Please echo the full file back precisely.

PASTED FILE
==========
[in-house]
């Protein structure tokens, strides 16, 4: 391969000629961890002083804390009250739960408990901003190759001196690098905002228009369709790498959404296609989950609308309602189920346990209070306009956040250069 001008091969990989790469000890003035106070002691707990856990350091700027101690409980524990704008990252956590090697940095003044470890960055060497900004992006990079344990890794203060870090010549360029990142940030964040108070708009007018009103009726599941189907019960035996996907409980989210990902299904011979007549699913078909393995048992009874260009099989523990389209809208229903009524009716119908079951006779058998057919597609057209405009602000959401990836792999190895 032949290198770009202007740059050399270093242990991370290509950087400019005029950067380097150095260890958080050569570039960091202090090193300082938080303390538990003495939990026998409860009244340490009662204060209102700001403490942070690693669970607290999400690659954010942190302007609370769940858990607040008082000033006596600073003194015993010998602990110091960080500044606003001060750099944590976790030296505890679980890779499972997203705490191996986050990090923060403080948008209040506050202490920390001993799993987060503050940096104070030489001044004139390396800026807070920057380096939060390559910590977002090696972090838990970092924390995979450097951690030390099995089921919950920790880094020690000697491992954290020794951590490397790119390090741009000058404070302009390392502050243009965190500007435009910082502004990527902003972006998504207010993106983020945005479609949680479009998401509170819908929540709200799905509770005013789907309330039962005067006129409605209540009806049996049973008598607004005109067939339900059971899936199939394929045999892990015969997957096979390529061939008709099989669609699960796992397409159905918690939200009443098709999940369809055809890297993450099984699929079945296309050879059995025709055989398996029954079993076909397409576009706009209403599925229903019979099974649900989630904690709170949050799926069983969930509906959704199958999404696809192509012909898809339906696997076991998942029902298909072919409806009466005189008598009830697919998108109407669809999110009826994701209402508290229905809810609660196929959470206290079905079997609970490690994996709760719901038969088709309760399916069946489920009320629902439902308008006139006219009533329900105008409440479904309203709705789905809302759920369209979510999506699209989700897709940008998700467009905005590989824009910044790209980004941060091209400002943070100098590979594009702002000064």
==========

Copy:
[in-house]
């Protein structure tokens, strides 16, 4: 391969000629961890002083804390009250739960408990901003190759001196690098905002228009369709790498959404296609989950609308309602189920346990209070306009956040250069 001008091969990989790469000890003035106070002691707990856990350091700027101690409980524990704008990252956590090697940095003044470890960055060497900004992006990079344990890794203060870090010549360029990142940030964040108070708009007018009103009726599941189907019960035996996907409980989210990902299904011979007549699913078909393995048992009874260009099989523990389209809208229903009524009716119908079951006779058998057919597609057209405009602000959401990836792999190895 032949290198770009202007740059050399270093242990991370290509950087400019005029950067380097150095260890958080050569570039960091202090090193300082938080303390538990003495939990026998409860009244340490009662204060209102700001403490942070690693669970607290999400690659954010942190302007609370769940858990607040008082000033006596600073003194015993010998602990110091960080500044606003001060750099944590976790030296505890679980890779499972997203705490191996986050990090923060403080948008209040506050202490920390001993799993987060503050940096104070030489001044004139390396800026807070920057380096939060390559910590977002090696972090838990970092924390995979450097951690030390099995089921919950920790880094020690000697491992954290020794951590490397790119390090741009000058404070302009390392502050243009965190500007435009910082502004990527902003972006998504207010993106983020945005479609949680479009998401509170819908929540709200799905509770005013789907309330039962005067006129409605209540009806049996049973008598607004005109067939339900059971899936199939394929045999892990015969997957096979390529061939008709099989669609699960796992397409159905918690939200009443098709999940369809055809890297993450099984699929079945296309050879059995025709055989398996029954079993076909397409576009706009209403599925229903019979099974649900989630904690709170949050799926069983969930509906959704199958999404696809192509012909898809339906696997076991998942029902298909072919409806009466005189008598009830697919998108109407669809999110009826994701209402508290229905809810609660196929959470206290079905079997609970490690994996709760719901038969088709309760399916069946489920009320629902439902308008006139006219009533329900105008409440479904309203709705789905809302759920369209979510999506699209989700897709940008998700467009905005590989824009910044790209980004941060091209400002943070100098590979594009702002000064």